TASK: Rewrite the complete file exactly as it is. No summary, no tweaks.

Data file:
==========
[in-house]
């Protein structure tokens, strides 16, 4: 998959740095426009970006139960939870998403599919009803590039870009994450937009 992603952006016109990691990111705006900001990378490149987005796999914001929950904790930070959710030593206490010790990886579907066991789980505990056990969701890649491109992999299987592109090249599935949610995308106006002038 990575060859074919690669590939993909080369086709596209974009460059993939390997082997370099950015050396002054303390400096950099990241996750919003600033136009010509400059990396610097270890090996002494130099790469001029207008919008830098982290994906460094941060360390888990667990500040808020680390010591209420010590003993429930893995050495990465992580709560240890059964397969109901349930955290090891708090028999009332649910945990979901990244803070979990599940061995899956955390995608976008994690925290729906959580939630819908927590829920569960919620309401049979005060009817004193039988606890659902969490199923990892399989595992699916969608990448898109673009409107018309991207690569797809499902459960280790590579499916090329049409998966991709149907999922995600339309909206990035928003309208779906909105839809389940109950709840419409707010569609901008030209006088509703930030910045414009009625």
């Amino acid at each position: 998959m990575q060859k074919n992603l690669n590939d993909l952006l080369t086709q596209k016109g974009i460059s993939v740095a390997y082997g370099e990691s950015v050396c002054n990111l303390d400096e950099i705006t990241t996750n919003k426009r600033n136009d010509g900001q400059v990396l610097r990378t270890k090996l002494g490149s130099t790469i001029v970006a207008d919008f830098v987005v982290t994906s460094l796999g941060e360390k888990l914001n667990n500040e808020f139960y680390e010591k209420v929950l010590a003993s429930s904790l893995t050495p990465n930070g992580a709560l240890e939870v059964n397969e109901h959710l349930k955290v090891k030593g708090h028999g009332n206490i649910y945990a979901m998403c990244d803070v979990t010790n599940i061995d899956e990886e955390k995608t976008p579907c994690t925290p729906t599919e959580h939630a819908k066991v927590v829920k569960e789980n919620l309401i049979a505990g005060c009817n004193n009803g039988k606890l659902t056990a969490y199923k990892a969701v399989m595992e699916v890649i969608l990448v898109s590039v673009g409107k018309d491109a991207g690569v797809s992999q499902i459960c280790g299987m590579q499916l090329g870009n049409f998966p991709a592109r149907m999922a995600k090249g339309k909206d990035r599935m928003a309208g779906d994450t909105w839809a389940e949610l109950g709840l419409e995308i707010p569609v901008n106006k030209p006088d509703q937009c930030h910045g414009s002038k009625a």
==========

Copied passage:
[in-house]
């Protein structure tokens, strides 16, 4: 998959740095426009970006139960939870998403599919009803590039870009994450937009 992603952006016109990691990111705006900001990378490149987005796999914001929950904790930070959710030593206490010790990886579907066991789980505990056990969701890649491109992999299987592109090249599935949610995308106006002038 990575060859074919690669590939993909080369086709596209974009460059993939390997082997370099950015050396002054303390400096950099990241996750919003600033136009010509400059990396610097270890090996002494130099790469001029207008919008830098982290994906460094941060360390888990667990500040808020680390010591209420010590003993429930893995050495990465992580709560240890059964397969109901349930955290090891708090028999009332649910945990979901990244803070979990599940061995899956955390995608976008994690925290729906959580939630819908927590829920569960919620309401049979005060009817004193039988606890659902969490199923990892399989595992699916969608990448898109673009409107018309991207690569797809499902459960280790590579499916090329049409998966991709149907999922995600339309909206990035928003309208779906909105839809389940109950709840419409707010569609901008030209006088509703930030910045414009009625």
């Amino acid at each position: 998959m990575q060859k074919n992603l690669n590939d993909l952006l080369t086709q596209k016109g974009i460059s993939v740095a390997y082997g370099e990691s950015v050396c002054n990111l303390d400096e950099i705006t990241t996750n919003k426009r600033n136009d010509g900001q400059v990396l610097r990378t270890k090996l002494g490149s130099t790469i001029v970006a207008d919008f830098v987005v982290t994906s460094l796999g941060e360390k888990l914001n667990n500040e808020f139960y680390e010591k209420v929950l010590a003993s429930s904790l893995t050495p990465n930070g992580a709560l240890e939870v059964n397969e109901h959710l349930k955290v090891k030593g708090h028999g009332n206490i649910y945990a979901m998403c990244d803070v979990t010790n599940i061995d899956e990886e955390k995608t976008p579907c994690t925290p729906t599919e959580h939630a819908k066991v927590v829920k569960e789980n919620l309401i049979a505990g005060c009817n004193n009803g039988k606890l659902t056990a969490y199923k990892a969701v399989m595992e699916v890649i969608l990448v898109s590039v673009g409107k018309d491109a991207g690569v797809s992999q499902i459960c280790g299987m590579q499916l090329g870009n049409f998966p991709a592109r149907m999922a995600k090249g339309k909206d990035r599935m928003a309208g779906d994450t909105w839809a389940e949610l109950g709840l419409e995308i707010p569609v901008n106006k030209p006088d509703q937009c930030h910045g414009s002038k009625a």